, Port Arthur, Texas

February 17, 2014

Rose Hill fate could be decided by voters

Sherry Koonce
The Port Arthur News

PORT ARTHUR — Port Arthur voters may have the opportunity to weigh in on whether to spend taxpayer dollars on renovations at the city’s aging Rose Hill Manor.

Built in 1907, the Southern Greek Revival home was bequeathed to the city in 1948, and has fallen into disrepair over the years.

Making the necessary repairs will cost the city an estimated $875,000 — a figure high enough keep Port Arthur City Council last month from giving the project the go-ahead.

City Council on Tuesday will consider whether to place a proposition on the May 10 election ballot to let the voters decide the issue.

Lezlie Armentor, president of the Rose Hill  Manor board of directors, said it would be a shame if voters decided not to fund the renovations.

It is more of a shame, she said, that the city has not kept pace with the manor’s upkeep.

“Outside Rose Hill  has a lot of wood rot , there is a hole in the ceiling from plumbing problems, paint is peeling, you can’t even walk on the balcony because of the shape its in, there are just a lot of problems the city has not taken care of,” Armentor said.

The historic manor was built by Rome Hatch Woodworth after the turn of the century. The Woodworths moved into the home in 1906 during the Victorian era and hosted many social gatherings at what was known as the “beautiful house on the hill.”

Rose Hill features 14 rooms with a gallery wrapping around three sides of the home.

Its 12-foot high ceilings, five baths, formal parlor, library, fireplaces and grand staircase all overlook the banks of Sabine Lake, and make the mansion stand out as a Port Arthur treasure.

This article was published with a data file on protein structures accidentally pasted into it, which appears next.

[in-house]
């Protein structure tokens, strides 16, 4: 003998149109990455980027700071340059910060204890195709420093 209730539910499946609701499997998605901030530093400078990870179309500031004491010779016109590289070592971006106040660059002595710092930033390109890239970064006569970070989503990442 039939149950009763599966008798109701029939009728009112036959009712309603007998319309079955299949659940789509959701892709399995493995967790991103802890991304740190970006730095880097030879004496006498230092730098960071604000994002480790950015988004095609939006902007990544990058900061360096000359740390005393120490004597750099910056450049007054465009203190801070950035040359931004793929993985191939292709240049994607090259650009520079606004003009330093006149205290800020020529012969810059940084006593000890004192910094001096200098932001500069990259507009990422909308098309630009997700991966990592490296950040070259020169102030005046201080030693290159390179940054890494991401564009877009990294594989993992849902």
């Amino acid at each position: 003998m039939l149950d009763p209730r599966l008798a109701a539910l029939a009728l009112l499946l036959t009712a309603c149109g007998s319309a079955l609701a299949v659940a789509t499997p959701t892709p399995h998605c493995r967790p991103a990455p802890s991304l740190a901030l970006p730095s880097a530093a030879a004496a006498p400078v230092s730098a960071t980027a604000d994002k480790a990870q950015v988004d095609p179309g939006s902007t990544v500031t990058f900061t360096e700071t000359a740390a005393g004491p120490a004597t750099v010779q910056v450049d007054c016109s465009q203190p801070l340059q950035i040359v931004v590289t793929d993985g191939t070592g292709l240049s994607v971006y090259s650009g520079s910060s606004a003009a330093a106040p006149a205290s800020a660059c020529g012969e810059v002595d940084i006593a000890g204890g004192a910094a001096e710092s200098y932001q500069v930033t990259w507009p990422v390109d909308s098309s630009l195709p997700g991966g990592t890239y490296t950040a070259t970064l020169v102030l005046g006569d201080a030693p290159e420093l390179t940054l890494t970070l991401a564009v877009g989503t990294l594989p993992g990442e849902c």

The Woodworth family remained in the manor until the only surviving member, Phebe, moved to Houston in 1946.

Two years prior, in 1944, when Mrs. Woolworth died, her will stated the home be given to the city with the stipulation that her daughter Phebe live their as long as she wanted.

Per Mrs. Woodworth’s wishes, the home would be managed by The Department Club of Port Arthur — a group that continues to manage it today though struggling from a declining membership.

“It is in her will that the city is supposed to be taking care of this. I don’t know how they can go against it,” Armentor said. “They should not have accepted this if they were not going to maintain it.”

In a previous interview Albert Thigpen, Port Arthur’s parks and recreation director, said the city performs little more than maintenance on the manor.

Armentor said Rose Manor’s board has let the city know the building’s needs, but those needs have largely gone unmet.

Aside from the maintenance tasks performed by the city, Armentor said rental fees assessed those using the manor for weddings, showers, parties, etc. are used to purchase materials needed for the once majestic home.

District 6 Port City Councilman Bob Williamson said he does not expect the city to decide to put the matter before voters Tuesday. Instead, he believes a workshop session should be scheduled to more thoroughly discuss the needed renovations and the cost of performing them.

“We definitely need to maintain Rose Hill, there is no question in m mind that ultimately we will do it, but the cost  is ultimately a factor,” Williamson said.

Williamson said the information provided to Council does not support an $800,000 estimate.

“Rose Hill is a historical landmark and part of the city’s history, and we need to preserve it. I think everybody agrees that Rose Hill needs to be preserved, we are just trying to determine how best to do that with tax dollars,” Williamson said.


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